"The Commission, upon motion, or upon its own motion, will, where such action will best conduce to the proper dispatch of business and to the ends of justice, consolidate for hearing (a) any cases which involve the same applicant or arise from the same complaint or cause, or (b) any applications which by reason of the privileges, terms, or conditions requested present conflicting claims of the same nature."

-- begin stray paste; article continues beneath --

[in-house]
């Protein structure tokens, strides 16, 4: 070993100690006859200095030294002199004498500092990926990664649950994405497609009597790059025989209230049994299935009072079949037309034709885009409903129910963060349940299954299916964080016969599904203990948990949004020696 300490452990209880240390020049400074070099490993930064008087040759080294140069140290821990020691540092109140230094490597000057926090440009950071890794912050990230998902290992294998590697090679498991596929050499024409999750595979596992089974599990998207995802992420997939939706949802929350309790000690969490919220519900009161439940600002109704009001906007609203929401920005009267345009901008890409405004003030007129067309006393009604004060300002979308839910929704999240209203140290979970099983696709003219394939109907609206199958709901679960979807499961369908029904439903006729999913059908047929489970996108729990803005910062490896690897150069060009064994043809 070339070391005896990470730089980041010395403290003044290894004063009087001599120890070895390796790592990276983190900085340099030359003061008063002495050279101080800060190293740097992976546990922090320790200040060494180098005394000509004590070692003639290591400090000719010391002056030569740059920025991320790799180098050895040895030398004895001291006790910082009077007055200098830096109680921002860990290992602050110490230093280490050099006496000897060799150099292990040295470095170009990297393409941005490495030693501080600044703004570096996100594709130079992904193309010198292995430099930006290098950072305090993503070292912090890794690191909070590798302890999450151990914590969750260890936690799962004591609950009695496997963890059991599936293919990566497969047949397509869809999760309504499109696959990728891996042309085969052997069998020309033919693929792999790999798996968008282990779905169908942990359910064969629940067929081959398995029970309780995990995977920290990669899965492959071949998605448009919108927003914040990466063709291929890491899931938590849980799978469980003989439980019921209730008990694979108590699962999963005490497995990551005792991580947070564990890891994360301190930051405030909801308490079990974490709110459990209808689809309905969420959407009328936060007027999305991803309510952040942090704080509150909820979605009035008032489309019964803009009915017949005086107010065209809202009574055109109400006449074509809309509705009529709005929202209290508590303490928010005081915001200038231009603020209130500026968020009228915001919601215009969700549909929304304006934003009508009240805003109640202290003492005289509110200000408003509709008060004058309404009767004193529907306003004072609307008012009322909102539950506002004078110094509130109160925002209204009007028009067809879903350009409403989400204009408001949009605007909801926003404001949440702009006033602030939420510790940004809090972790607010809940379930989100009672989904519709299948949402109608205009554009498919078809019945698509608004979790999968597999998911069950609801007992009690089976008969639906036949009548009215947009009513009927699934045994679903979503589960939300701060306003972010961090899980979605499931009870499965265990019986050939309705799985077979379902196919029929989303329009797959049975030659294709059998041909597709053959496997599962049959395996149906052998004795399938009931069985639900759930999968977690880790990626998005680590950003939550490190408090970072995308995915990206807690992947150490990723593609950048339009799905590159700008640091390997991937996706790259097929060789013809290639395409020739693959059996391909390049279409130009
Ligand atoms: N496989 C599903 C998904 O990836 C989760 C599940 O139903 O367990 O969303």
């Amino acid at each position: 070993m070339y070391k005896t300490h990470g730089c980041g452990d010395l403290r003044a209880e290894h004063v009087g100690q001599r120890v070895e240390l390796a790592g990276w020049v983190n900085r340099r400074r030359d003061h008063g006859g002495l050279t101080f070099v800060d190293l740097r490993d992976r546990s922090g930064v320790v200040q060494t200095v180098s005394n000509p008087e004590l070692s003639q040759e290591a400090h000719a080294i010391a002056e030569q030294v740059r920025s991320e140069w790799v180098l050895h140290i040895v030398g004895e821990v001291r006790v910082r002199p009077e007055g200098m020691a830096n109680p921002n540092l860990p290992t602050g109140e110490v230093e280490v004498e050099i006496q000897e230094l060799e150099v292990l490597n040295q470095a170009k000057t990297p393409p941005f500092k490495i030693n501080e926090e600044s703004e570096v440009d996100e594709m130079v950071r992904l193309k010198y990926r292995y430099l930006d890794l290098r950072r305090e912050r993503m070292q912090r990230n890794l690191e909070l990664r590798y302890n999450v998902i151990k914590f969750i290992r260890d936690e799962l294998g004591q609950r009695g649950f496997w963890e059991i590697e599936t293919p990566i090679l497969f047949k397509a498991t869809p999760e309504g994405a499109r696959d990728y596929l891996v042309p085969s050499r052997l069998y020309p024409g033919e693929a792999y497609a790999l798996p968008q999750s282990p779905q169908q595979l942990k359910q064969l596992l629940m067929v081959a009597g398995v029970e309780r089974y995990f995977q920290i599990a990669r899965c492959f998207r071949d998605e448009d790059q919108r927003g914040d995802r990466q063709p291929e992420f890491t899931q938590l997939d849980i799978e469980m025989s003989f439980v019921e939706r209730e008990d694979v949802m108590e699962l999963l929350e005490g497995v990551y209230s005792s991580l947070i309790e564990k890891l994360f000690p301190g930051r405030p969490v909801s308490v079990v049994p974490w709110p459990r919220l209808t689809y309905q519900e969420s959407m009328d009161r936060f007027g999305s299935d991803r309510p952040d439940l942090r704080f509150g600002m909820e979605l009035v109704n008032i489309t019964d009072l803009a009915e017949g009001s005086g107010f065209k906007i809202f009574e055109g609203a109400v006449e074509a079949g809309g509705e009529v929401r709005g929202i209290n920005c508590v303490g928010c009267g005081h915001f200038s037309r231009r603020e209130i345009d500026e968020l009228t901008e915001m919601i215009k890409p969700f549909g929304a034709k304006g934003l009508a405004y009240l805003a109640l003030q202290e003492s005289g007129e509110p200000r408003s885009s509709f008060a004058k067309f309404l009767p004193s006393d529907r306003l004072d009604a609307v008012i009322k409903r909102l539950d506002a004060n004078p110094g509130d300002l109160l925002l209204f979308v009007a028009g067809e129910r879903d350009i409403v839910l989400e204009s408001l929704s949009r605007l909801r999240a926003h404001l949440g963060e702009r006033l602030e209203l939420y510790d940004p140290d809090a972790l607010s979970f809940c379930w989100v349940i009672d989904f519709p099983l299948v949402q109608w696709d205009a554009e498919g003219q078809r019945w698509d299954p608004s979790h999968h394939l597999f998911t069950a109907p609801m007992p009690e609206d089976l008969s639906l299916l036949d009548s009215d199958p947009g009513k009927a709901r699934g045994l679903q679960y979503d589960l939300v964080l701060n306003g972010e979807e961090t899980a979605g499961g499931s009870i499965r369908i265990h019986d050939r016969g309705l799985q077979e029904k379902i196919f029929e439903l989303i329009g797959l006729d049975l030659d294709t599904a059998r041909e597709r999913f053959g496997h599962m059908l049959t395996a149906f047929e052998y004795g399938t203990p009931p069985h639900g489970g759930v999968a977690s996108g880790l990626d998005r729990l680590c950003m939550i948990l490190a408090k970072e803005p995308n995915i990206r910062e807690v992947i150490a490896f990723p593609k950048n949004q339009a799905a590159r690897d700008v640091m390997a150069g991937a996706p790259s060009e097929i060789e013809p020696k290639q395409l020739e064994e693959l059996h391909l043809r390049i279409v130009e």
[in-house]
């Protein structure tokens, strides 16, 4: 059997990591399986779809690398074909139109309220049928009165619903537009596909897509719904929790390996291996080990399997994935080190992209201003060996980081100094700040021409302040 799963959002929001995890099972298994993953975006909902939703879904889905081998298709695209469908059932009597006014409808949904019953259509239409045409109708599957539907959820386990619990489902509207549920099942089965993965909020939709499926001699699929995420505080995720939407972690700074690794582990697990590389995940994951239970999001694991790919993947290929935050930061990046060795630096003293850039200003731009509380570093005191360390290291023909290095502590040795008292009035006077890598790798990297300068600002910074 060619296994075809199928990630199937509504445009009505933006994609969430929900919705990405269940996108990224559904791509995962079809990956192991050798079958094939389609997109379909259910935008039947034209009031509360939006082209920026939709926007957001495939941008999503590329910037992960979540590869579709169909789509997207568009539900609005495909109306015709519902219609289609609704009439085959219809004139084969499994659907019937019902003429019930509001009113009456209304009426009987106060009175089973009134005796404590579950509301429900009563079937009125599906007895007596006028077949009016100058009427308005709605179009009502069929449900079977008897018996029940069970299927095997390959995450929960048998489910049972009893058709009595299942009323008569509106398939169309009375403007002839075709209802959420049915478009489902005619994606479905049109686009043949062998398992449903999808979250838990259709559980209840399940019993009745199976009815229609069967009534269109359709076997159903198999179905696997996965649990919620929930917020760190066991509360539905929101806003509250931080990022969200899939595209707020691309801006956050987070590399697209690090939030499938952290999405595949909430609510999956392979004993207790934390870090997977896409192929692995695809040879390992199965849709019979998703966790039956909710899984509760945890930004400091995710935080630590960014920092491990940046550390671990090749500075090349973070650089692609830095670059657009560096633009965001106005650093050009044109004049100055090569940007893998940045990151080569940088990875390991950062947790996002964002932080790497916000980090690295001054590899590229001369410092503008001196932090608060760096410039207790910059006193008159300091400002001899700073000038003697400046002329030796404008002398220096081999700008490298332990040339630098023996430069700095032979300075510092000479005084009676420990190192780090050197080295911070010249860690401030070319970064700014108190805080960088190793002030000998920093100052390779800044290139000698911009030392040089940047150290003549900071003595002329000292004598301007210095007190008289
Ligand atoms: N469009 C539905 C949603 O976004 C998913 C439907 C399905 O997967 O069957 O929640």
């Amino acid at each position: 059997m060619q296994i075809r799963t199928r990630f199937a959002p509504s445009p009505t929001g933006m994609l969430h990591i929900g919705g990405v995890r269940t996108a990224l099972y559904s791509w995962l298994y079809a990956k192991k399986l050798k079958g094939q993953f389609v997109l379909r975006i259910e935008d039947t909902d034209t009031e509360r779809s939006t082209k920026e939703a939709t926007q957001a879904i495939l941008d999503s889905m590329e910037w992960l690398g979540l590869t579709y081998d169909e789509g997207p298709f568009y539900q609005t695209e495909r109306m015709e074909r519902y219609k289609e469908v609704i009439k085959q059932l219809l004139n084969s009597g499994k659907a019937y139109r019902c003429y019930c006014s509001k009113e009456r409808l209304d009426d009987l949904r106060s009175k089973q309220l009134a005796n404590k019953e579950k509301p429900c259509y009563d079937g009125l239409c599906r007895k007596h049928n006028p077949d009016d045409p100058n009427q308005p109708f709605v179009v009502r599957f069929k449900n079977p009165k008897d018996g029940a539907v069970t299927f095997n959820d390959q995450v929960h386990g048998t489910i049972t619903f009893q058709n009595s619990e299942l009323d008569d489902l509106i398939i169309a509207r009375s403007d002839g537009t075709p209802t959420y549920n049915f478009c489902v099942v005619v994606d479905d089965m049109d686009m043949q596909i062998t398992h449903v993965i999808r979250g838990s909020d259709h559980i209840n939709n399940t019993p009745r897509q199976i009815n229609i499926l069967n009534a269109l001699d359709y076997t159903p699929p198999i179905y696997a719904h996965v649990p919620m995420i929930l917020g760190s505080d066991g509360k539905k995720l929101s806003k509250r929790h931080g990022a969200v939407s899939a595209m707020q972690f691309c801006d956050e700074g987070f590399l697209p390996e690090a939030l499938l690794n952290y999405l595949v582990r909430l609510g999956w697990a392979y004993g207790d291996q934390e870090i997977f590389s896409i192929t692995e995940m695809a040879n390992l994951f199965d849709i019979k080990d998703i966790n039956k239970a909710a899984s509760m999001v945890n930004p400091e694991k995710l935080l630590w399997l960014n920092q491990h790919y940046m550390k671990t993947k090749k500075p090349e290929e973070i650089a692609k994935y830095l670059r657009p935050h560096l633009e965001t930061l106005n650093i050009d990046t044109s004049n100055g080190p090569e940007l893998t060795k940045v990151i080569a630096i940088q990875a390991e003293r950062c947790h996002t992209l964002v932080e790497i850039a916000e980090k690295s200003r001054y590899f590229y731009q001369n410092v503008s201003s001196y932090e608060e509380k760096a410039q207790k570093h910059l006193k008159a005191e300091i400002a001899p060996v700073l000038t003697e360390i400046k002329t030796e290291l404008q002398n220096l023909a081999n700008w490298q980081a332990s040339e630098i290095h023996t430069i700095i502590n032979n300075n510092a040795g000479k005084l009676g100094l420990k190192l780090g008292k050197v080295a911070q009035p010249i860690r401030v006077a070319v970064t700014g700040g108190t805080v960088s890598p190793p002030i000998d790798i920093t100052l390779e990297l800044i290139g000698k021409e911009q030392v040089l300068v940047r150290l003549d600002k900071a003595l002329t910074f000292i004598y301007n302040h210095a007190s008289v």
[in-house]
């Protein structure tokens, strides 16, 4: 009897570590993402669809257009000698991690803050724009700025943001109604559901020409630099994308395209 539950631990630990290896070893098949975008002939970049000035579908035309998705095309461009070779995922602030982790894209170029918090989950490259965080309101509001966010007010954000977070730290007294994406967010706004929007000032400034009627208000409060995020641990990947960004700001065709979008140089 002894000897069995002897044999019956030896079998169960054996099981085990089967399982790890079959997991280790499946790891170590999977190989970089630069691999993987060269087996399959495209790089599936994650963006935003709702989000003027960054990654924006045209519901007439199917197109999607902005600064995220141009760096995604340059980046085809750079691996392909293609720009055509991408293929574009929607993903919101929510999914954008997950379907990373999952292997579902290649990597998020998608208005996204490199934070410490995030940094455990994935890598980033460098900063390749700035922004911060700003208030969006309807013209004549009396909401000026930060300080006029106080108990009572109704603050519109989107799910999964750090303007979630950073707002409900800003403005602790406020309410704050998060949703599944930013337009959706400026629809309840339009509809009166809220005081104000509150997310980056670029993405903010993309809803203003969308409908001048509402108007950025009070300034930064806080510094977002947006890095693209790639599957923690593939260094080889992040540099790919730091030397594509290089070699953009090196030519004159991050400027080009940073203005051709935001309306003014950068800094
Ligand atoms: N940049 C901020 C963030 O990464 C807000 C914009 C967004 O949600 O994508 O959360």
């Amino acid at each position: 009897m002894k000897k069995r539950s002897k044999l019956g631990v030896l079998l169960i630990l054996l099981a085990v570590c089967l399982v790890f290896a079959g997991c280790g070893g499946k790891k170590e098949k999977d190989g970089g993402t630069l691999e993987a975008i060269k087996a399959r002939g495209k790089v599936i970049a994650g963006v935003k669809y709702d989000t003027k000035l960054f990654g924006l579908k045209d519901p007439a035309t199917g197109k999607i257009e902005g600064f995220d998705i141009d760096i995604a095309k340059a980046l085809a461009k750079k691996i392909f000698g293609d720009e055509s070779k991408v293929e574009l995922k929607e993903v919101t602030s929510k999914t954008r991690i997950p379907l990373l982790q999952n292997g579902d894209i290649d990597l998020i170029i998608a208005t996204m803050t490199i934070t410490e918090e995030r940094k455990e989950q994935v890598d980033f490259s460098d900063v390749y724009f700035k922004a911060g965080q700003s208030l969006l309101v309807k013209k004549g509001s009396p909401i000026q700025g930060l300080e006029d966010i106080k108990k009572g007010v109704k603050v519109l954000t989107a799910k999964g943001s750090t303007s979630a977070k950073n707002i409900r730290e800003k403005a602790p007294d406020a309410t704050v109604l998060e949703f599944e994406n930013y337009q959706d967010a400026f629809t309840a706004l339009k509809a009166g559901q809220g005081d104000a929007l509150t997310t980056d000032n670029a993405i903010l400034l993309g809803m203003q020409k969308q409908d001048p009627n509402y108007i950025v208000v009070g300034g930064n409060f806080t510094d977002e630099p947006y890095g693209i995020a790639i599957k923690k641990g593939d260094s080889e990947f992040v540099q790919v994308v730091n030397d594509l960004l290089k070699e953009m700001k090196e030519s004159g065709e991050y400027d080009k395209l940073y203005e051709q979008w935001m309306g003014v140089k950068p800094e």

The Fetzer application was not conditionally granted pending consideration of petitioner's application. Indeed a stay of it pending the outcome of this litigation was denied. Of course the Fetzer license, like any other license granted by the Commission, was subject to certain conditions which the Act imposes as a matter of law. We fully recognize that the Commission, as it said, is not precluded "at a later date from taking any action which it may find will serve the public interest." No licensee obtains any vested interest in any frequency. The Commission for specified reasons may revoke any station license pursuant to the procedure prescribed by § 312(a) and may suspend the license of any operator on the grounds and in the manner specified by § 303(m). It may also modify a station license if in its judgment "such action will promote the public interest, convenience, and necessity, or the provisions of this chapter . . . will be more fully complied with." § 312(b). And licenses for broadcasting stations are limited to three years, the renewals being subject to the same considerations and practice which affect the granting of original applications. § 307(d). But in all those instances the licensee is given an opportunity to be heard before final action can be taken. What the Commission can do to Fetzer it can do to any licensee. As the Fetzer application has been granted, petitioner, therefore, is presently in the same position as a newcomer who seeks to displace an established broadcaster. By the grant of the Fetzer application petitioner has been placed under a greater burden than if its hearing had been earlier. Legal theory is one thing. But the practicalities are different. For we are told how difficult it is for a newcomer to make the comparative showing necessary to displace an established licensee. Peoria Broadcasting Co. and Illinois Broadcasting Co., 1 F.C.C. 167. No suggestion is made here as in Matheson Radio Co., 8 F.C.C. 427 or The Evening News Association, 8 F.C.C. 552, that it may be possible to make workable adjustments so that both applications can be granted. The Commission concedes that "these applications are actually exclusive." The applications are for a facility which can be granted to only one. Since the facility has been granted to Fetzer, the hearing accorded petitioner concerns a license facility no longer available for a grant unless the earlier grant is recalled. A hearing designed as one for an available frequency becomes by the Commission's action in substance one for the revocation or modification of an outstanding license. So it would seem that petitioner would carry as a matter of law the same burden regardless of the precise provisions of the notice of hearing.